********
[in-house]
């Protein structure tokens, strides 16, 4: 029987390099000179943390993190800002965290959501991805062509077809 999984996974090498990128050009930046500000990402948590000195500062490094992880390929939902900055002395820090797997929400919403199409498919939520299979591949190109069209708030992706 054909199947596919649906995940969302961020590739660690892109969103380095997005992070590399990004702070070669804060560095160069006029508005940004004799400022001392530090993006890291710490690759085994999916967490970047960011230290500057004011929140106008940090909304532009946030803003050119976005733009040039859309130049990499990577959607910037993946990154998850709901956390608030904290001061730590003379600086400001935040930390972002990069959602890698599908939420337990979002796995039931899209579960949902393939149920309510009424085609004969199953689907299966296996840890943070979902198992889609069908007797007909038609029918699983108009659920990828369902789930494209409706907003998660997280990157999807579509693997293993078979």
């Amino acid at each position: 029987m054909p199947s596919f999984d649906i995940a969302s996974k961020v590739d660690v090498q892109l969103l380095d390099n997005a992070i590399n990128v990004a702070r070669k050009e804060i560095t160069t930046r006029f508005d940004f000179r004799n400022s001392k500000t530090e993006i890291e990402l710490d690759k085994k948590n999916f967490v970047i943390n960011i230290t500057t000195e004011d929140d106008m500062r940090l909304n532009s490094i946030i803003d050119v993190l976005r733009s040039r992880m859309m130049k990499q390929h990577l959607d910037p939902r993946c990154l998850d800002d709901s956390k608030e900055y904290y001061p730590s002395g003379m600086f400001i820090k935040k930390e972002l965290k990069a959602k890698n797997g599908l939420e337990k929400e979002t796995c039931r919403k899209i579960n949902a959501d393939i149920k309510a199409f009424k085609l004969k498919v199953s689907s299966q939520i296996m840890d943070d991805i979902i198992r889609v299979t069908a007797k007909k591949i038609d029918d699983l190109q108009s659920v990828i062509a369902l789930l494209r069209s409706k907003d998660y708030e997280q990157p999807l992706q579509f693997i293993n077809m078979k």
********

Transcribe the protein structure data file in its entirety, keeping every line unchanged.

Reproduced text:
[in-house]
């Protein structure tokens, strides 16, 4: 029987390099000179943390993190800002965290959501991805062509077809 999984996974090498990128050009930046500000990402948590000195500062490094992880390929939902900055002395820090797997929400919403199409498919939520299979591949190109069209708030992706 054909199947596919649906995940969302961020590739660690892109969103380095997005992070590399990004702070070669804060560095160069006029508005940004004799400022001392530090993006890291710490690759085994999916967490970047960011230290500057004011929140106008940090909304532009946030803003050119976005733009040039859309130049990499990577959607910037993946990154998850709901956390608030904290001061730590003379600086400001935040930390972002990069959602890698599908939420337990979002796995039931899209579960949902393939149920309510009424085609004969199953689907299966296996840890943070979902198992889609069908007797007909038609029918699983108009659920990828369902789930494209409706907003998660997280990157999807579509693997293993078979």
């Amino acid at each position: 029987m054909p199947s596919f999984d649906i995940a969302s996974k961020v590739d660690v090498q892109l969103l380095d390099n997005a992070i590399n990128v990004a702070r070669k050009e804060i560095t160069t930046r006029f508005d940004f000179r004799n400022s001392k500000t530090e993006i890291e990402l710490d690759k085994k948590n999916f967490v970047i943390n960011i230290t500057t000195e004011d929140d106008m500062r940090l909304n532009s490094i946030i803003d050119v993190l976005r733009s040039r992880m859309m130049k990499q390929h990577l959607d910037p939902r993946c990154l998850d800002d709901s956390k608030e900055y904290y001061p730590s002395g003379m600086f400001i820090k935040k930390e972002l965290k990069a959602k890698n797997g599908l939420e337990k929400e979002t796995c039931r919403k899209i579960n949902a959501d393939i149920k309510a199409f009424k085609l004969k498919v199953s689907s299966q939520i296996m840890d943070d991805i979902i198992r889609v299979t069908a007797k007909k591949i038609d029918d699983l190109q108009s659920v990828i062509a369902l789930l494209r069209s409706k907003d998660y708030e997280q990157p999807l992706q579509f693997i293993n077809m078979k």